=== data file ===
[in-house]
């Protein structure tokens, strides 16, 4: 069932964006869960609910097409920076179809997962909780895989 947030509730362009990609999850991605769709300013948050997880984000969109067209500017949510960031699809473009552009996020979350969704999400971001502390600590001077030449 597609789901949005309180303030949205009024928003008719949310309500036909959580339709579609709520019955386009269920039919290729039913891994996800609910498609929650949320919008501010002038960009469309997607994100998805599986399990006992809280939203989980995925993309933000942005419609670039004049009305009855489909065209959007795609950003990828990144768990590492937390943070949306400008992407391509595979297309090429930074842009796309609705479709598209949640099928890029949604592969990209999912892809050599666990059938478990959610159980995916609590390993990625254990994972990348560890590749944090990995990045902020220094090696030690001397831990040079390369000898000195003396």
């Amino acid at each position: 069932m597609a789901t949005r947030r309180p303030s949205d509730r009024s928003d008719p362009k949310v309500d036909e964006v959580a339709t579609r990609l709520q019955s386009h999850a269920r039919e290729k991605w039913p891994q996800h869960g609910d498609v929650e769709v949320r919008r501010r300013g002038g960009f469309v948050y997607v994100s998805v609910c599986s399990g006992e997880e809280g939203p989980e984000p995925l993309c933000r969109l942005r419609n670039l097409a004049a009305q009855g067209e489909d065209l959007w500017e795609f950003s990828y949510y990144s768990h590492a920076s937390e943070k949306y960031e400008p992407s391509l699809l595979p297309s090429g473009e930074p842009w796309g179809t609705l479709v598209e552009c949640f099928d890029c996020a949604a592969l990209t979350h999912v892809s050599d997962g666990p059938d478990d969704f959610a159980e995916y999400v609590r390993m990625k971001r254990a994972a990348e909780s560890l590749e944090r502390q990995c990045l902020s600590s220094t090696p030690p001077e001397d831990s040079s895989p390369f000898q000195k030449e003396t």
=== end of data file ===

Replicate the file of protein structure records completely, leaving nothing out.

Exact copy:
[in-house]
């Protein structure tokens, strides 16, 4: 069932964006869960609910097409920076179809997962909780895989 947030509730362009990609999850991605769709300013948050997880984000969109067209500017949510960031699809473009552009996020979350969704999400971001502390600590001077030449 597609789901949005309180303030949205009024928003008719949310309500036909959580339709579609709520019955386009269920039919290729039913891994996800609910498609929650949320919008501010002038960009469309997607994100998805599986399990006992809280939203989980995925993309933000942005419609670039004049009305009855489909065209959007795609950003990828990144768990590492937390943070949306400008992407391509595979297309090429930074842009796309609705479709598209949640099928890029949604592969990209999912892809050599666990059938478990959610159980995916609590390993990625254990994972990348560890590749944090990995990045902020220094090696030690001397831990040079390369000898000195003396």
């Amino acid at each position: 069932m597609a789901t949005r947030r309180p303030s949205d509730r009024s928003d008719p362009k949310v309500d036909e964006v959580a339709t579609r990609l709520q019955s386009h999850a269920r039919e290729k991605w039913p891994q996800h869960g609910d498609v929650e769709v949320r919008r501010r300013g002038g960009f469309v948050y997607v994100s998805v609910c599986s399990g006992e997880e809280g939203p989980e984000p995925l993309c933000r969109l942005r419609n670039l097409a004049a009305q009855g067209e489909d065209l959007w500017e795609f950003s990828y949510y990144s768990h590492a920076s937390e943070k949306y960031e400008p992407s391509l699809l595979p297309s090429g473009e930074p842009w796309g179809t609705l479709v598209e552009c949640f099928d890029c996020a949604a592969l990209t979350h999912v892809s050599d997962g666990p059938d478990d969704f959610a159980e995916y999400v609590r390993m990625k971001r254990a994972a990348e909780s560890l590749e944090r502390q990995c990045l902020s600590s220094t090696p030690p001077e001397d831990s040079s895989p390369f000898q000195k030449e003396t």